Universities in crisis

The usage of the concept of human capital as a proxy for training and education, budget cuts and the demand for greater efficiency are turning universities into factories.

A group of more than 600 Australian academics recently signed an open letter calling for a change in the governing structure of Australian universities.

To avert a potential crisis in the higher education sector in Australia, these academics are demanding that the current corporate-like hierarchical structure of Australian universities be transformed into a more democratic, cost-effective and functional structure.

The stranglehold on the management of universities is not unique to Australia.

Universities the world over are facing an existential threat mainly due to their governing structure, and the commodification of higher education.

The usage of the concept of human capital as a proxy for training and education, budget cuts and the demand for greater efficiency are turning universities into factories.

Factories as we know, are only interested in producing a product at the cheapest price possible.

Unlike factories, universities serve a higher purpose. If one were to seek the views of the captain of industries, then the role of universities is fairly straightforward: universities are responsible to produce marketable graduates that can serve the industries.

What is more, graduates should be able to function at the workplace with the least amount of on-the-job training.

Put in another way, the industry is only interested in skills or vocational training but not in a holistic approach to education.

Unfortunately, governments tend to listen to the owners of capital rather than to academics. And to save costs, academic programmes that are not popular by market standards risk being shelved by the universities’ management.

Often, courses in the arts, humanities, and social sciences are the ones that will suffer from funding cuts and restructuring. It is a well-known fact that a liberal arts degree is invaluable.

Since the universities’ management and the government have been taken hostage by the market, a liberal studies programme is often seen by the establishment not only as a waste of time but has nothing or little to offer to society as well. This is without a doubt an unhealthy trend.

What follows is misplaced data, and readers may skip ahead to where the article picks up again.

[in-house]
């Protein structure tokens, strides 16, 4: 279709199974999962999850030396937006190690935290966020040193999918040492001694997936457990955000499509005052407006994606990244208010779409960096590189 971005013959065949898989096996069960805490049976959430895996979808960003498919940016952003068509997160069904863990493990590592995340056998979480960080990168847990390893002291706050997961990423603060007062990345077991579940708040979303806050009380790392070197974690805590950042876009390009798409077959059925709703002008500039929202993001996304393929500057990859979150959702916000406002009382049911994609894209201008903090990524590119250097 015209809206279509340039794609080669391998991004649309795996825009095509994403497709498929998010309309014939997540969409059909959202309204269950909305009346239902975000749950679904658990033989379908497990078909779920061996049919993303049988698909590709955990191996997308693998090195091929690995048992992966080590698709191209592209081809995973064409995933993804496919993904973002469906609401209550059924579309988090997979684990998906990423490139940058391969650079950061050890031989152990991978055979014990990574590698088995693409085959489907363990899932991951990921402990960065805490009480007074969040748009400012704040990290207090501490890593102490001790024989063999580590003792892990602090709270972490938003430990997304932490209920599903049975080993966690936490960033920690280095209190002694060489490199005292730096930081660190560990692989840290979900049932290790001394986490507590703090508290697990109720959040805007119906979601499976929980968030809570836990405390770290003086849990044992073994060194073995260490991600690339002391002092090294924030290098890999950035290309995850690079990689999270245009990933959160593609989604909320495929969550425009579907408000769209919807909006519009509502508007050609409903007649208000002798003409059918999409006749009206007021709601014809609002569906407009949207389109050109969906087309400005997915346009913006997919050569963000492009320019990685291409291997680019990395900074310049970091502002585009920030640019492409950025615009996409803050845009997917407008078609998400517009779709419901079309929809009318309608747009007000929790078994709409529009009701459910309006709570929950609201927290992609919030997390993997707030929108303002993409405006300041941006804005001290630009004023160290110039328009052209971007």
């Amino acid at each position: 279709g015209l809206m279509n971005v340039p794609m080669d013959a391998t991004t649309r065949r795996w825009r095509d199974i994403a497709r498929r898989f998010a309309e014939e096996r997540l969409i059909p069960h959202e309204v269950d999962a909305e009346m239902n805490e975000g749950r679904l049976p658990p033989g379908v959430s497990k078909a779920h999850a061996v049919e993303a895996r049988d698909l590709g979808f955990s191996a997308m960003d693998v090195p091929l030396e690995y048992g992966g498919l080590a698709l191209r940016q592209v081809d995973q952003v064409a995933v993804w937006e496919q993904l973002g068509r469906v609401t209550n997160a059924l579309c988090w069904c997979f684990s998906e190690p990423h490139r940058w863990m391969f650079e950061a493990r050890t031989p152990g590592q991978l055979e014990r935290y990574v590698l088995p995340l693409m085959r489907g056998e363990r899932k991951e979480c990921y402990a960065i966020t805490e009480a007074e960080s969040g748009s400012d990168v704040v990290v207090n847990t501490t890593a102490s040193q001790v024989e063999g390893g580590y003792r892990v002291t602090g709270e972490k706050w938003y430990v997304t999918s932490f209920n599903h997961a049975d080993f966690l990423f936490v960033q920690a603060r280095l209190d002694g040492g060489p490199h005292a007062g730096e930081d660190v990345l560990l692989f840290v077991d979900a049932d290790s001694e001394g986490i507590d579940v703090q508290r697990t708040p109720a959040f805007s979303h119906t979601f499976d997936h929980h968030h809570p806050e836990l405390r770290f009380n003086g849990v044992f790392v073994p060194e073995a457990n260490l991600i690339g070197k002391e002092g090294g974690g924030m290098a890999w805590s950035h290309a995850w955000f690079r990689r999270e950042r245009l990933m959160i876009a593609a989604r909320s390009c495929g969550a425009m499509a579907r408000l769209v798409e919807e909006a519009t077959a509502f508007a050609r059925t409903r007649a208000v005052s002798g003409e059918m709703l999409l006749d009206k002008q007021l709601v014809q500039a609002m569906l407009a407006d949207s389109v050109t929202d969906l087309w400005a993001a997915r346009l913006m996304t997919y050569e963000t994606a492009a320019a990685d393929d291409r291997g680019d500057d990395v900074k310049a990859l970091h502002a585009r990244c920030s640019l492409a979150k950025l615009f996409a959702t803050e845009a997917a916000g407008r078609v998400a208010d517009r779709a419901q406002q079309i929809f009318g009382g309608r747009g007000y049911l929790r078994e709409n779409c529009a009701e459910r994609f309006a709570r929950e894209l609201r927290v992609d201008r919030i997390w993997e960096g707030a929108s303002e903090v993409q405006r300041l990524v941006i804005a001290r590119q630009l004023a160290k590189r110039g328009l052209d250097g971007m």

Treating a university as a commercial entity is morally wrong.

Consider the following conflicting functions of a university and a corporation.

Corporations are beholden to their shareholders and it is incumbent upon their management to ensure that the share value goes up.

The modus operandi of a university is entirely different from a corporation. This is mainly due to the fact that public universities are funded by taxpayers. Private universities, on the other hand, are categorised as a non-profit entity.

Profit motive is not the main driver that moves a university. Conversely, a corporation’s survival depends entirely on its profitability.

Imposing a corporate-like hierarchical structure and performance measurement is therefore antithetical to what a university stands for.

Unlike a corporation, universities provide the necessary infrastructure for ideas to germinate and give the flexibility to researchers to embark on exploratory projects that might not bear fruit.

As an institution that promotes the exchange of ideas and experimentation, universities cannot adopt a rigid corporate-like management style.

Similarly, a performance appraisal that mirrors the corporation would kill all creativity in universities.

A fixation on corporate management style and appraisal will turn universities into soulless institutions.

Doing away with unmarketable courses especially those in the arts, humanities and social sciences is akin to indulging in one of what Mahatma Gandhi had classified as seven deadly sins.

The role of universities is to act as a bridge that will connect science to humanity.

To superimpose science and technology on existing problems without understanding human nature is an exercise in futility.

Without proper grounding in philosophy and ethics, science and technology would not be able to bring about real advancement in human affairs.

Science without humanity would aggravate environmental degradation, inequality, and might even promote warfare among nation states.

Orienting universities in line with the corporate world is not the answer on how to rejuvenate our universities.

Instead, it is imperative that we go back to its original mission.

Otherwise, universities will be embroiled in the same sins and problems that continue to plague the corporate world.

This is the personal opinion of the writer and does not necessarily represent the views of Twentytwo13.

Tagged with: